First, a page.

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Debt Collector flies home in nick of time in Raffles Cup
Michael Lee
23/09/2018

The old saying that form is temporary but class is permanent couldn’t have rung truer after Debt Collector came from nowhere to land the $1 million Group 1 Raffles Cup (1600m) by a whisker on Sunday.

 

The 2016 Singapore Horse of the Year, who actually captured the same feature race that year, but when run over 1800m as the second Leg of the Singapore Triple Crown series (now it’s the first Leg and shortened to a mile), was sent to Australia for a five-month rejuvenation stay after his form dipped last year.

 

Again, it was his sixth place in the same race, beaten by his less fancied stablemate Gilt Complex, that prompted the decision for an offshore break.  



Debt Collector (Michael Rodd) flashes home on the outside to deny Circuit Land (Hugh Bowman, No 1)
of victory by a short head in the Raffles Cup.

It was therefore a bit of poetic justice that the Thorn Park six-year-old owned by the Barree Stable picked that event to show he had lost none of those stellar qualities that had previously seen him bag eight wins, including five at Group level.

 

The telltale signs the old dash was back could not have been more evident after that encouraging first-up second to Preditor in the Group 3 Jumbo Jet Trophy (1400m) on August 12, 10 months after his last Kranji appearance.

 

Unsurprisingly, Debt Collector was again elected as the popular choice in Sunday’s race ($11), even if it was packed with the best middle-distance performers in the land, featuring 10 other proven Group winners, headed by Singapore Derby winner Jupiter Gold, Circuit Land, Clarton Super, Mr Clint and even stablemate Elite Excalibur.

 

Fans, including trainer Cliff Brown and connections, however, had their hearts in their mouths when the field cornered. Dropped out to last as he does, he was still last with 500m to go, and with about a dozen lengths to make up on leader Countofmontecristo (Franco Da Silva), who had opened up to what looked like an unassailable lead at the 400m – and said catch me if you can.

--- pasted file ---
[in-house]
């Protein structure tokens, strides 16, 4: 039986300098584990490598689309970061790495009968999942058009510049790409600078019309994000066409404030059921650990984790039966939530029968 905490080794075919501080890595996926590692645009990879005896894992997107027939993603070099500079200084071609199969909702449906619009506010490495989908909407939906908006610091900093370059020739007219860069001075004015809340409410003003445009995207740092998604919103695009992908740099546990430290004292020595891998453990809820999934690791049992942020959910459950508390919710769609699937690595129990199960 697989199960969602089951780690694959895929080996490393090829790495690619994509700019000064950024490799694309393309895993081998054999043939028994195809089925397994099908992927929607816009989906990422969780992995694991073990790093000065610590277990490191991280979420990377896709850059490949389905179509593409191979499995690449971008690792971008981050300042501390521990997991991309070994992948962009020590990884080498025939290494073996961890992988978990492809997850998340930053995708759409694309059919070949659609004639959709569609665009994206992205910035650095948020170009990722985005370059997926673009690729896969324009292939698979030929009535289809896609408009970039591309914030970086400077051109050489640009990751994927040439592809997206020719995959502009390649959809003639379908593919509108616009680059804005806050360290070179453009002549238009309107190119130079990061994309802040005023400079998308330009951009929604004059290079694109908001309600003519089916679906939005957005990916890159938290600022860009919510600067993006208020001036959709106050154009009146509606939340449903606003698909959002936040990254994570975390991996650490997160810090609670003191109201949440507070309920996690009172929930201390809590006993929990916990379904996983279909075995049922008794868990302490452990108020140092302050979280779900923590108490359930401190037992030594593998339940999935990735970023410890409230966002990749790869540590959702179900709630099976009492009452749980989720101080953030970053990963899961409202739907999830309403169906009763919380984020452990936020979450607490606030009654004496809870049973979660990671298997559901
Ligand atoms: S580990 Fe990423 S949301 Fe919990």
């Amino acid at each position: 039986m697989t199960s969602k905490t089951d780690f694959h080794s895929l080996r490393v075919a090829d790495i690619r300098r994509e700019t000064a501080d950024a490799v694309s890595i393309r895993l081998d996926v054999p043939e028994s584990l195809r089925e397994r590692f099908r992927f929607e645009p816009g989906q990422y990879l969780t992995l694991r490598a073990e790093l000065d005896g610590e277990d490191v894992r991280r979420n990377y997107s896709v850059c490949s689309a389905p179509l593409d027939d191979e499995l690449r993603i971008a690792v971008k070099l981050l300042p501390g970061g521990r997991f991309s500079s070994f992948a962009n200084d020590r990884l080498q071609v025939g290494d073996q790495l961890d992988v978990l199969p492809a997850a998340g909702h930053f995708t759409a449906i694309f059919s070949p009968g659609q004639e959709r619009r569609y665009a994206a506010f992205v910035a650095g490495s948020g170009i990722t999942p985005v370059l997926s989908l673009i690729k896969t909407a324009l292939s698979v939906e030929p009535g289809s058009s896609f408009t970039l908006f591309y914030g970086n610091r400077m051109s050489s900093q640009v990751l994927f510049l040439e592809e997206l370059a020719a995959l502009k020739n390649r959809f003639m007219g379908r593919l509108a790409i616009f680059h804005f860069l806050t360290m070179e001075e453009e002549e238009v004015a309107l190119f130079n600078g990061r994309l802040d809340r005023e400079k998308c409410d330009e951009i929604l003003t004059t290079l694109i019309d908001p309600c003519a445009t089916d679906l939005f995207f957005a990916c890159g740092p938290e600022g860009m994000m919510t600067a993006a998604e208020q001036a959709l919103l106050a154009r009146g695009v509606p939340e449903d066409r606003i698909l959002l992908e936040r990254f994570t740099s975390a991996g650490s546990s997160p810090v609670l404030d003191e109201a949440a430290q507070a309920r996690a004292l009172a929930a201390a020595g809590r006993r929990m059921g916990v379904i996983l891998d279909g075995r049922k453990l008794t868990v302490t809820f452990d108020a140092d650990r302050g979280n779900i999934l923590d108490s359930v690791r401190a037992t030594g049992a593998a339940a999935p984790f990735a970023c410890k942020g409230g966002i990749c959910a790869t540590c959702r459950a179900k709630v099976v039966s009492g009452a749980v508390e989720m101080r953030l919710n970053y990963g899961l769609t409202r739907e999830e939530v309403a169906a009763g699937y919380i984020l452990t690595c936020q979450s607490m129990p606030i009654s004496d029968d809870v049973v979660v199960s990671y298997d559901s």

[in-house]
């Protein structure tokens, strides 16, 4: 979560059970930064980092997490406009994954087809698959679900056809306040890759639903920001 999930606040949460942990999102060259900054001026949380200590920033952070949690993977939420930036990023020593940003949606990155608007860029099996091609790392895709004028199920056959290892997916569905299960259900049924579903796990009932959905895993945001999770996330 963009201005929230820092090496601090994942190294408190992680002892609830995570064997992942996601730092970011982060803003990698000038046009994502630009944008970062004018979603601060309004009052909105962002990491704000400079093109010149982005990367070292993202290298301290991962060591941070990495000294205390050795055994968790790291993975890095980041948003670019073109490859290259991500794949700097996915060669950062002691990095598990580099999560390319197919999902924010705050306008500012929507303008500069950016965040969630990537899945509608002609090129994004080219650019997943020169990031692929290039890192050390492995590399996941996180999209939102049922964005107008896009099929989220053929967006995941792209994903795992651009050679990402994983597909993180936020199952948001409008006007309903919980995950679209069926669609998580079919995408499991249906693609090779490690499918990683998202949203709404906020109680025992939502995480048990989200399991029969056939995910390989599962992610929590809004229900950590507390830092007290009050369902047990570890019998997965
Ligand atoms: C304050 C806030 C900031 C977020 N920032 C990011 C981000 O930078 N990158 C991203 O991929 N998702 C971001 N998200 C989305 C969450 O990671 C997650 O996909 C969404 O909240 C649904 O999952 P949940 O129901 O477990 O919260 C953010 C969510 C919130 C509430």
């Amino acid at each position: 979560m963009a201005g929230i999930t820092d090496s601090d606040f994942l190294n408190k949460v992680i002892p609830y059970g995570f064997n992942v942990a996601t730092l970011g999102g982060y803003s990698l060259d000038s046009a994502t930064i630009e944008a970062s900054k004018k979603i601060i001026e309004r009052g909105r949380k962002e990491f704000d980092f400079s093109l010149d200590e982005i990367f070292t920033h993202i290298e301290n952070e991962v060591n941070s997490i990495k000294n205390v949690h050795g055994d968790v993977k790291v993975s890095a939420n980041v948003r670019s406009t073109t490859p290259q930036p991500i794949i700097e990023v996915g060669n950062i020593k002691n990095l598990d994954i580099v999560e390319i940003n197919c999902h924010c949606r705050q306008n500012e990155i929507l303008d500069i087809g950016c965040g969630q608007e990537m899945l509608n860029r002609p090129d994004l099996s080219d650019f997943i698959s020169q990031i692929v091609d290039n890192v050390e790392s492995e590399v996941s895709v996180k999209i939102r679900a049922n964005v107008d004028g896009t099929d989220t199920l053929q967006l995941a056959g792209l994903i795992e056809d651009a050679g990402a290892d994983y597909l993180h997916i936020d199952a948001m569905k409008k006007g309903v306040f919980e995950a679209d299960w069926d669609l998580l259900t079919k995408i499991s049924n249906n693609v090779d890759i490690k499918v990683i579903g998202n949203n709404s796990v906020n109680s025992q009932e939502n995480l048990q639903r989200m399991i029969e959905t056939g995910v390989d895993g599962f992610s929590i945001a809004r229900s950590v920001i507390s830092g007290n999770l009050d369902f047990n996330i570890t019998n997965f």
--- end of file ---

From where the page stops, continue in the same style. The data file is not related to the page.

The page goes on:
But Rodd had timed the champion galloper’s run with clockwork precision. The Australian jockey must have counted to 10 before coming around Preditor’s (John Powell) heels for that first exposure towards an unblocked run to the line.

 

In a scene reminiscent of his past grandstand finishes from the ruck, Debt Collector ravenously gobbled up the ground like time had come to a standstill. It still looked mission impossible as Countofmontecristo was gamely holding sway even if Circuit Land (Hugh Bowman) and Jupiter Gold (Marc Lerner), his two most immediate challengers, were chipping away at the margin, albeit more tradesmanlike than spectacular.

 

But 150m out, the bunny finally crumbled. The two chasers pounced on him, but they had not reckoned with the flashing bolt that befell them on their outside right at the last hop.

 

Though he was lugging in badly, a trait he sometimes showed in the past, probably because he is finishing with such a flourish that he is a bit all over the shop, he almost floated to the line once reined back in line, to finish in advance of Circuit Land by a short head. Jupiter Gold lost no marks with a fighting third place another half-length away while Countofmontecristo can earn plaudits for his run considering he did all the early bullocking work to just miss a podium finish by a nose.

 

As planned by Lee Freedman and jockey Daniel Moor, Singapore Guineas winner Mr Clint settled close to the pace from the handy alley, and did look half-a-chance well into the straight, but he stayed rather one-paced at the business end to weaken to fifth place another 2 ½ lengths away. The winning time was 1min 1min 33.47secs for the 1600m on the Long Course.